DOCTORS involved in medical education have warned that it will become increasingly difficult to convince general practices to teach medical students, following a new study that shows they usually end up in the red.
The authors of the study, reported in the latest MJA, called for a review of subsidies paid to teach undergraduate medical students to ensure that, “at the very least, a cost-neutral financial outcome is achieved”.(1)
The issue has become more urgent with demand for teaching practices to increase substantially over the next 5 years.
The authors said with an estimated 3000 medical students, 900 interns and more than 600 registrars requiring placement in general practice each year by 2012, training positions would fall well short of requirements unless more teaching sites were recruited or larger numbers of trainees were placed at each site.
Their 2007 survey of GPs in South Australia found it can cost private general practices up to $1746 a week to teach fourth year medical students.
Those who teach junior doctors and GP registrars may have their costs offset by subsidies and income generated by the trainees, but not to any significant degree.
“These results have implications for the recruitment and retention of general practices as teaching environments, particularly for medical student teaching,” the authors said.
Professor Dimity Pond, president of the Australian Association for Academic Primary Care, said the study supported the views of the association that it cost a lot of money to train medical students, and that $100 per session in Practice Incentive Program (PIP) payments was not enough to recompense GPs for their time.
PIP paid each supervisor for only one student at a time regardless of how many students were present for a session.
“I believe that this … will make placements next year much more difficult,” she said.
Professor Pond said the cost of the training should be recognised by universities and by potential funders such as the Department of Health and Ageing and state departments of health.
She also called for equitable arrangements to adequately fund GP supervisors.
“They are not cogs in a machine, they are private practitioners giving up valuable time and effort to train students, none of [whom] may ever come back and help them personally.”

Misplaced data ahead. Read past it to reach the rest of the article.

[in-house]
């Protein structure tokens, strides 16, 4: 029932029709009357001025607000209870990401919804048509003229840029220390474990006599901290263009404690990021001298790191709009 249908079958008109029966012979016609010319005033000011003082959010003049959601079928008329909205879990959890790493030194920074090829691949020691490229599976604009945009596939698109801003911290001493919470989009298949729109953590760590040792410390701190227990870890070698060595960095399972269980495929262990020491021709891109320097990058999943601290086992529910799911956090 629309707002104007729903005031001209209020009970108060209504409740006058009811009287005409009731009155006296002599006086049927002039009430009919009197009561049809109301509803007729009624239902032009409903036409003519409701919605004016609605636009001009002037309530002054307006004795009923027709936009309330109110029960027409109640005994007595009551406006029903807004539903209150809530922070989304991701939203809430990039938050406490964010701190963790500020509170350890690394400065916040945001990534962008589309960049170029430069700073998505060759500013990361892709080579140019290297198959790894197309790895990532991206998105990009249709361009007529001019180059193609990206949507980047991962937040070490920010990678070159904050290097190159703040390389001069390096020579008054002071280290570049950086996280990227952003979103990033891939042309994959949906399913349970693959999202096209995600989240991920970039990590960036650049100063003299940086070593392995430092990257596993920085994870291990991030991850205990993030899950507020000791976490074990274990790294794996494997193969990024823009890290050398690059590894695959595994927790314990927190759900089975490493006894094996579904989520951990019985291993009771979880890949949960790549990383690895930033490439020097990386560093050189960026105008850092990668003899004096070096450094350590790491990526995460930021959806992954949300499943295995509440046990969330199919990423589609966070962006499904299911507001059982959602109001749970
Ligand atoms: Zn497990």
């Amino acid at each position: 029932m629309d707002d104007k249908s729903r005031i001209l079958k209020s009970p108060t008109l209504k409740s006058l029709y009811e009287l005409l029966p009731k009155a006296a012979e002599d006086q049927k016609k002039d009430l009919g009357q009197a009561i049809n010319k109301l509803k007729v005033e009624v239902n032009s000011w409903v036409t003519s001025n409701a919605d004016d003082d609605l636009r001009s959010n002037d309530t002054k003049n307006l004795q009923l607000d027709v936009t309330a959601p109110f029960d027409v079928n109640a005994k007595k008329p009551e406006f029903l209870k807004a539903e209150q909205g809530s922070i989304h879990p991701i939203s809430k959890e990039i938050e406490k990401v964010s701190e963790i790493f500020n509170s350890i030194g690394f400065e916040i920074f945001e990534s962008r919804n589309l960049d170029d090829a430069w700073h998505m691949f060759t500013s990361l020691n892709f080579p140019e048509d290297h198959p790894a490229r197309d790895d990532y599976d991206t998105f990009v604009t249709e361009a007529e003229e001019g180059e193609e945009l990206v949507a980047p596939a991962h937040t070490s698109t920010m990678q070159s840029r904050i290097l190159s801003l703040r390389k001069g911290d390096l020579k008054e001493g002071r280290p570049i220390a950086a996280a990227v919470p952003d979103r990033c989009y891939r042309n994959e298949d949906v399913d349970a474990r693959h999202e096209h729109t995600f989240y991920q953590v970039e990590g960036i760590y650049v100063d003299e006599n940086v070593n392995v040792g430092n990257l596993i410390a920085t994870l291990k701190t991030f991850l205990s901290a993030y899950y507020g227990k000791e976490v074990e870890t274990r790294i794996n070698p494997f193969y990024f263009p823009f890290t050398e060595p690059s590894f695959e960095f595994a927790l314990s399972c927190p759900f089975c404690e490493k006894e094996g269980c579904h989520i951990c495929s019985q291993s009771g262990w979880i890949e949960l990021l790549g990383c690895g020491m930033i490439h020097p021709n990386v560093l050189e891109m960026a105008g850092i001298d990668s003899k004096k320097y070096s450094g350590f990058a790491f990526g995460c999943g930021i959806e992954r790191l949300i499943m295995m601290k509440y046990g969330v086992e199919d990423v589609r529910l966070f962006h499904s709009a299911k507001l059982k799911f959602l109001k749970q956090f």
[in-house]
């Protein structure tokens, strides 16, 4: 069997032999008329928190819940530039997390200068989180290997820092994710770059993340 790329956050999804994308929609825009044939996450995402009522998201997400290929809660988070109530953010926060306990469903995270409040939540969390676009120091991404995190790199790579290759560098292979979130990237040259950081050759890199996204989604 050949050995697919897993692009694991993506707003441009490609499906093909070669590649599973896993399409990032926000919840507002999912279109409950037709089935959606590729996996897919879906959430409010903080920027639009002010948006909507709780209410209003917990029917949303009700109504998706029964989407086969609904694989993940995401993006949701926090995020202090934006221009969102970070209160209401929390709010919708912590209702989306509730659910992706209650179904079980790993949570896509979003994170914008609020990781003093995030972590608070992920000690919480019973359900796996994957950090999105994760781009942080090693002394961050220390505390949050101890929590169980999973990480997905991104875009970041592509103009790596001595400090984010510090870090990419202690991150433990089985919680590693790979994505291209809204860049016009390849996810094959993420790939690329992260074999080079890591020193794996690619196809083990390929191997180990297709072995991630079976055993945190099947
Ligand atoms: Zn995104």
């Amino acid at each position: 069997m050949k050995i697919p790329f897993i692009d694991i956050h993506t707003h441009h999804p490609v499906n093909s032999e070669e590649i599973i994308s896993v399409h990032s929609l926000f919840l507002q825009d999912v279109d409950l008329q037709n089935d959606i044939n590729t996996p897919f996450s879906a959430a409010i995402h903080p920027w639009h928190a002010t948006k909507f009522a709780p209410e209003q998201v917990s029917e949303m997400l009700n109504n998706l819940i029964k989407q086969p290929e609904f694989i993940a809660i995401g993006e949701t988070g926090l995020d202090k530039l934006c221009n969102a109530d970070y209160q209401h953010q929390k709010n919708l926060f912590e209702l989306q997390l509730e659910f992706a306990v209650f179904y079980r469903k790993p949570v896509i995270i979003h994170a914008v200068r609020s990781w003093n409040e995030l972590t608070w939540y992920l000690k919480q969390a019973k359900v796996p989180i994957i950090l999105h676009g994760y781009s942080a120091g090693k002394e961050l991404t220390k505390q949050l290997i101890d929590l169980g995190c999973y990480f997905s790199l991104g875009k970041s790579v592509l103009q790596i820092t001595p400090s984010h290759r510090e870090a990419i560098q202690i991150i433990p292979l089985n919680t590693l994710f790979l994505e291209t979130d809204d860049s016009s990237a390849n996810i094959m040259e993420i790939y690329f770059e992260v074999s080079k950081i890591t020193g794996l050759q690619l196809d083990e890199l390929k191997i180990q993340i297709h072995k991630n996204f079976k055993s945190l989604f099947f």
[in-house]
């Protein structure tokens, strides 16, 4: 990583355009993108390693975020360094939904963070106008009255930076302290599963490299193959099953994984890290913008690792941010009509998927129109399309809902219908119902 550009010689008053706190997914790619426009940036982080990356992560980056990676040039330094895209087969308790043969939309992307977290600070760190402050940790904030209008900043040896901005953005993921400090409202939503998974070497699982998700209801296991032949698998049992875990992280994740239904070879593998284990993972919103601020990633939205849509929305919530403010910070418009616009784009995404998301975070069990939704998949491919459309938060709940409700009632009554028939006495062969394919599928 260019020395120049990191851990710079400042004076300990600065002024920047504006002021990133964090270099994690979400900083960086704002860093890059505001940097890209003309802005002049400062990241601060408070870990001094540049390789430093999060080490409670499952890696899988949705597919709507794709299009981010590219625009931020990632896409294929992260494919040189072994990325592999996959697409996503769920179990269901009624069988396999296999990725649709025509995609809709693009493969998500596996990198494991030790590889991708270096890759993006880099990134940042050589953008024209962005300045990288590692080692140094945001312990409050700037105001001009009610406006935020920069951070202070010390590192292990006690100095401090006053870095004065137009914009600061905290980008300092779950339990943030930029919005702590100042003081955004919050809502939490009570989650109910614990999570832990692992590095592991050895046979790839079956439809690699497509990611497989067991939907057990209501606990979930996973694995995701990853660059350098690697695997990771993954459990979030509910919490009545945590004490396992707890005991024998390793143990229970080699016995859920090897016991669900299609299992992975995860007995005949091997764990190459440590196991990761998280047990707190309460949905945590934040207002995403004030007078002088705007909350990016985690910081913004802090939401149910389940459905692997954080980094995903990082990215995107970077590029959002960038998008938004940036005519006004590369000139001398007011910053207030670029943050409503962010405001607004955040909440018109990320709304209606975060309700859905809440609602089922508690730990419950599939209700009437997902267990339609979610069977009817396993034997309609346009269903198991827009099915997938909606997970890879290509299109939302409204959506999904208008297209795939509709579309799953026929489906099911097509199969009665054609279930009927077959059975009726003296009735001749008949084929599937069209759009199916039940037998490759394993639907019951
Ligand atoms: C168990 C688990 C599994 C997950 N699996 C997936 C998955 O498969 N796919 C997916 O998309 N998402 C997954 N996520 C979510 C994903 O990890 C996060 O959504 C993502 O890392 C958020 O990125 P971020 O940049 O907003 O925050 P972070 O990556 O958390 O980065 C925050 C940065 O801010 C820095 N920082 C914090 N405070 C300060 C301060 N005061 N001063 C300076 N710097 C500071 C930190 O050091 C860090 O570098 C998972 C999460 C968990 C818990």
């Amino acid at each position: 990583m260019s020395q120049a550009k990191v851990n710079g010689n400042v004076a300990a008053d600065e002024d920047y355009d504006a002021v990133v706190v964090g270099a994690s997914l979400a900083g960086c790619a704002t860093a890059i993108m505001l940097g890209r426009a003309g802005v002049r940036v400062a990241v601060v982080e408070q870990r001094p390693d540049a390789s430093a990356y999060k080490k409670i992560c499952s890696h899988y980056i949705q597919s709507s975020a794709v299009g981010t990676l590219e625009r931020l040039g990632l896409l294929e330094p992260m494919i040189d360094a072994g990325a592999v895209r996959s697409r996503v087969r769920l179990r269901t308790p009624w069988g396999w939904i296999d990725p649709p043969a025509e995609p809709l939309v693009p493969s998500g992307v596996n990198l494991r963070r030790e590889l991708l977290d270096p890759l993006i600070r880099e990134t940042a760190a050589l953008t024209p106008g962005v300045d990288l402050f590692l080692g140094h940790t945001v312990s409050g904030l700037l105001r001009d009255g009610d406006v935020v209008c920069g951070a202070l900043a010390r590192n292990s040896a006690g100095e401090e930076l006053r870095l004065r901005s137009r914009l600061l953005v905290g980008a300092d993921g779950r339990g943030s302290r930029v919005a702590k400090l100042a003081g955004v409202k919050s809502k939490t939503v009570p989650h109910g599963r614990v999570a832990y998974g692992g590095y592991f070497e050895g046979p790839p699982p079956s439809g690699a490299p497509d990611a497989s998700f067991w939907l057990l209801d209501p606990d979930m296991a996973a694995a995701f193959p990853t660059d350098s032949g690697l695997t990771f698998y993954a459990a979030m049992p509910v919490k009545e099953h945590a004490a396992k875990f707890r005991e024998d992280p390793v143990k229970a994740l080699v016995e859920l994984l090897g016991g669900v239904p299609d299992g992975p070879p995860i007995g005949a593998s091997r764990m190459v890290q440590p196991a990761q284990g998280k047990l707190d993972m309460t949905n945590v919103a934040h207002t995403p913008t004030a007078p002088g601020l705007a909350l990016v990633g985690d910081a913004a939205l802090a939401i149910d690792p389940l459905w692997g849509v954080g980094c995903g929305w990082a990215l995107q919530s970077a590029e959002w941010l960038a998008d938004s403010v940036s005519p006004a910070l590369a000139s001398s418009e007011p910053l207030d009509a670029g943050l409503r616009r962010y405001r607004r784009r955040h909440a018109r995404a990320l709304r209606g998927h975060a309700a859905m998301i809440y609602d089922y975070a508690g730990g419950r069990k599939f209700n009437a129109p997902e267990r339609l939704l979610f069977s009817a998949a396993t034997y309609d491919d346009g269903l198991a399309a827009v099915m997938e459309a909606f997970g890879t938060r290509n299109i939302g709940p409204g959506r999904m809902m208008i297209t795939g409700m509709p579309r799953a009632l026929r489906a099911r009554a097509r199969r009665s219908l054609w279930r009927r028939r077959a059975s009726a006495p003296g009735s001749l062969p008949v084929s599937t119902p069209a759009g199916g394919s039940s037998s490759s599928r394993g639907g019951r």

For the study, the Adelaide to Outback GP Training Program surveyed general practices in 102 urban, outer metropolitan, rural and remote areas.
The net financial outcome each week for practices for teaching was minus $1385 for fourth year medical students, minus $1285 for fifth years, minus $630 for sixth years, plus $484 for postgraduate year one junior doctors, plus $224 for years two and three, plus $206 for basic term registrars, plus $173 for advanced registrars and plus $158 for subsequent term registrars.
“One possible option for this level of teaching is to introduce a graduated subsidy rate, reflecting the varied costs of teaching within the stages of medical student training, as occurs at the prevocational and vocational training levels,” the authors said.
Professor Simon Willcock, chair of General Practice Education and Training (GPET), said the study was a further indication of the need to look at block systems of funding for supervisors.
“It is crazy to have differential incentives to teach,” he said.
“All it will mean is that it may be harder to get student placements in general practice.
“There is funding for undergraduates, prevocational doctors, registrars and infrastructure but it is all in separate pools, and there is no cohesive linkage, and that creates the opportunity for perverse incentives to do one rather than the other.”
He said GPET had increased teaching allowances and practice subsidies for supervisors in the Australian General Practice Training and Prevocational General Practice Placements programs by up to 20% from 1 July.
Posted 15 November 2010